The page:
Georg von Schnitzler (1884–1962)
“Q[uestion]: What did you do when you heard that I.G. chemicals were used to kill, to murder people held in concentration camps?
A[nswer]: I was horrified […] I kept it for me because it was too terrible. I was always under the impression that these gases were not manufactured by us.”
Georg von Schnitzler was born in Cologne on October 29, 1884. He studied law in Bonn, Leipzig, and Berlin, and received his doctorate at the University of Leipzig in 1907, writing a dissertation on “No-Fault Liability for Damages.” Previously he had served as a one-year volunteer in a hussar regiment of the German Army. After a year-long world trip, he worked for a bank in Cologne, Bankhaus J. H. Stein. In 1910, he married Lily von Mallinckrodt.
In 1912, he joined Farbwerke Hoechst (vorm. Meister Lucius & Bruening), where his father was a member of the supervisory board. He worked in dye sales there, in a Munich branch office. In 1919, he was made an authorized signatory at Hoechst and, one year later, an alternate member of the managing board, with full membership granted in 1924. In 1925, he was one of the lawyers working on the merger agreements for I.G. Farben, and the next year he became an alternate member of the new conglomerate’s managing board. In 1930, Georg von Schnitzler took over the management of the sales departments of I.G. Farben. In addition, he conducted the negotiations with French chemical manufacturers that resulted in 1927 in the creation of the German-French dye cartel, which by 1932 was expanded to include Swiss and British chemical firms. In February 1933, von Schnitzler supported the financing of the NSDAP’s campaign, and in 1934 he joined the SA, where he attained the rank of Hauptsturmführer. In 1937, Georg von Schnitzler became chairman of the Commercial Committee of the I.G. and joined the NSDAP.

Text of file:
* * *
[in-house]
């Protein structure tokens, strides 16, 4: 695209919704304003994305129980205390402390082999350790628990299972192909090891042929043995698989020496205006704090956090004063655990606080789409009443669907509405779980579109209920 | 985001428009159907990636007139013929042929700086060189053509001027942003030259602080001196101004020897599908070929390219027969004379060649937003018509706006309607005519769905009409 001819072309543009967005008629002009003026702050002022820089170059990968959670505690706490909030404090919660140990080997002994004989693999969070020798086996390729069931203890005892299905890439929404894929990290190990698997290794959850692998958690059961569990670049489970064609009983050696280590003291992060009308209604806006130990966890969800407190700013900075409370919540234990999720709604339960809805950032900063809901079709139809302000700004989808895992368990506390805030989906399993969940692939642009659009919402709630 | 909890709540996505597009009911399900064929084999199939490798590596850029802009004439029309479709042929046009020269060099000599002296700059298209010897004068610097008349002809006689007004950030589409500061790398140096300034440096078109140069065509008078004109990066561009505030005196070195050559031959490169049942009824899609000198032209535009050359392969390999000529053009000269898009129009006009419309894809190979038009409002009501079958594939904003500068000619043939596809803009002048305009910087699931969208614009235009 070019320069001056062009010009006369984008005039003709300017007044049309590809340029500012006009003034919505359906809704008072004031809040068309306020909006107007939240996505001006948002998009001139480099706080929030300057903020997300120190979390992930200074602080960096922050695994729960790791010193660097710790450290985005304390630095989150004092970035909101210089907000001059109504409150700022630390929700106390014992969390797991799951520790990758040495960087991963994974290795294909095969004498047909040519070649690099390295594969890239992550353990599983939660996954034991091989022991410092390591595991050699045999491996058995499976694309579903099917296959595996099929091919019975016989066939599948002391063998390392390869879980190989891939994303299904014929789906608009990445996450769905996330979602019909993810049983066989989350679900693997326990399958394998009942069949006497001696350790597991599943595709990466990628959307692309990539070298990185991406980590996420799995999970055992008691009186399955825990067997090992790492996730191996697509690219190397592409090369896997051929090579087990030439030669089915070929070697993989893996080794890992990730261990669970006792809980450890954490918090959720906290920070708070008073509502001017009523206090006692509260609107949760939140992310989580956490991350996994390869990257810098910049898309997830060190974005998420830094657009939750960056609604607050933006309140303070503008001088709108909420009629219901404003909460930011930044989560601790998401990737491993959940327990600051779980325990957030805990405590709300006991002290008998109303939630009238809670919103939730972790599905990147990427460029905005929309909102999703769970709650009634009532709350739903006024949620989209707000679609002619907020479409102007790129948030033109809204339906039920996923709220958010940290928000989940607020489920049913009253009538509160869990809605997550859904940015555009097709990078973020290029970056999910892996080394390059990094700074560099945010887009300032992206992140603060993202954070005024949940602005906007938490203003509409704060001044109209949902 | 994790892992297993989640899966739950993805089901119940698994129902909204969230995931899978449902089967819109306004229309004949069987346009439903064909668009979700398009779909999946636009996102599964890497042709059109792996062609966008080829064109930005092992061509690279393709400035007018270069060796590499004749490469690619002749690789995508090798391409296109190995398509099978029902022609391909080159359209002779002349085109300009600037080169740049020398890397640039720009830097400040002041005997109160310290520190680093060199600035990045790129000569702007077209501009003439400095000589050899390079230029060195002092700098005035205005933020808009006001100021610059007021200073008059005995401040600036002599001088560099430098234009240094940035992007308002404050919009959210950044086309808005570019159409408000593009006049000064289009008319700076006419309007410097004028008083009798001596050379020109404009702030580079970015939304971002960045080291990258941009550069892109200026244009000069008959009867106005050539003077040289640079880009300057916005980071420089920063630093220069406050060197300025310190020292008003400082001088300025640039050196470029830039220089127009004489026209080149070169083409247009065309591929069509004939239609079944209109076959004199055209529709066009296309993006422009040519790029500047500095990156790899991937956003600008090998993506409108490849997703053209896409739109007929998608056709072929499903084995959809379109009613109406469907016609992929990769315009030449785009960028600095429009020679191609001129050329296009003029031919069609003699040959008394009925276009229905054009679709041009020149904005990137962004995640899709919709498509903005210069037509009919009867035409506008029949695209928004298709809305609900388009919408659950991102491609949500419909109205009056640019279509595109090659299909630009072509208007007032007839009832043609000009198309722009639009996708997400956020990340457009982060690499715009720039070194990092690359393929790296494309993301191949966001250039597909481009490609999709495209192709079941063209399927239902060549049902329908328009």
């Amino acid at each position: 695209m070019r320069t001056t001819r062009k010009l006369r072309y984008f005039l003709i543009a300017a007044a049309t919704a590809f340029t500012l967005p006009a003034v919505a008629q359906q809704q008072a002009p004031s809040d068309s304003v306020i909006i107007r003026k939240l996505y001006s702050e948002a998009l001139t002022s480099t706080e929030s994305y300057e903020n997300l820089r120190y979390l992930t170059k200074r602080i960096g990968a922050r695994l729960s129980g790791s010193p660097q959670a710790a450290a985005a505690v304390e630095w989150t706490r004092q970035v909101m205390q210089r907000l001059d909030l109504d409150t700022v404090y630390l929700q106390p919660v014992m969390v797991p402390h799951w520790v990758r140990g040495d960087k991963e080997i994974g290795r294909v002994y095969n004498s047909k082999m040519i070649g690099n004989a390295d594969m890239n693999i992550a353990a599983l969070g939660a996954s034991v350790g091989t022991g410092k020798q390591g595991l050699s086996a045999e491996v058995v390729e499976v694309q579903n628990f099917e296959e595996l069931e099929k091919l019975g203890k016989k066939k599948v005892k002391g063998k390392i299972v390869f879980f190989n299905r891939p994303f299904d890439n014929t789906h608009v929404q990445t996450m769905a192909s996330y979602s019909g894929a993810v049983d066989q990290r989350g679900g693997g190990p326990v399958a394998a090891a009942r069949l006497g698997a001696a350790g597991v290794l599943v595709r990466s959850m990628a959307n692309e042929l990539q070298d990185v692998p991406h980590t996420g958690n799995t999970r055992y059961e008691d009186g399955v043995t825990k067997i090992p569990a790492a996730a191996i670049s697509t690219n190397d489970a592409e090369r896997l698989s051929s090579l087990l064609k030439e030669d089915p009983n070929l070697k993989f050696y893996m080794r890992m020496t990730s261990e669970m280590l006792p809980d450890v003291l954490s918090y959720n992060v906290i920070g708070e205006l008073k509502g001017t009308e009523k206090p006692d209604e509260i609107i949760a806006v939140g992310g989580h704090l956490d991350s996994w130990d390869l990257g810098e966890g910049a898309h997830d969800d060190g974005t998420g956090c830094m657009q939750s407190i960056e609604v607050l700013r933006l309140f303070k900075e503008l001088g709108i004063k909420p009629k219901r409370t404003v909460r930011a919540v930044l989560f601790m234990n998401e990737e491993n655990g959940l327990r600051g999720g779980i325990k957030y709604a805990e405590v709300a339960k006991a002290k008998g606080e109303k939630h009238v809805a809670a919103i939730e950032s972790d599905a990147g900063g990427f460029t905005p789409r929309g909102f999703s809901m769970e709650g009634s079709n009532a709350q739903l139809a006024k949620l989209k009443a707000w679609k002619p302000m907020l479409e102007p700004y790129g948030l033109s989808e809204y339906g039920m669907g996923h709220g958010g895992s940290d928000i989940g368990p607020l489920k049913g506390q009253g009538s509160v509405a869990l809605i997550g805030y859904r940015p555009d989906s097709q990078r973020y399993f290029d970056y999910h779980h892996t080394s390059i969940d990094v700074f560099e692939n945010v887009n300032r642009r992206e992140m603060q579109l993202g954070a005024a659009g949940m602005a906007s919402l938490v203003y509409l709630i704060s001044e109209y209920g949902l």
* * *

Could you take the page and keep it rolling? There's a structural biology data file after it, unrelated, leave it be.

In 1942, he was named a “military economy leader” (Wehrwirtschaftsführer), and in 1943 von Schnitzler became chairman of the Chemical Committee and as such, a participant in the takeover of French and Polish chemical firms.
After the war ended, he was arrested by the U.S. Army and charged with “plunder and spoliation” in the I.G. Farben Trial at Nuremberg. On July 30, 1948, he was sentenced to a prison term of five years
(SP; transl. KL)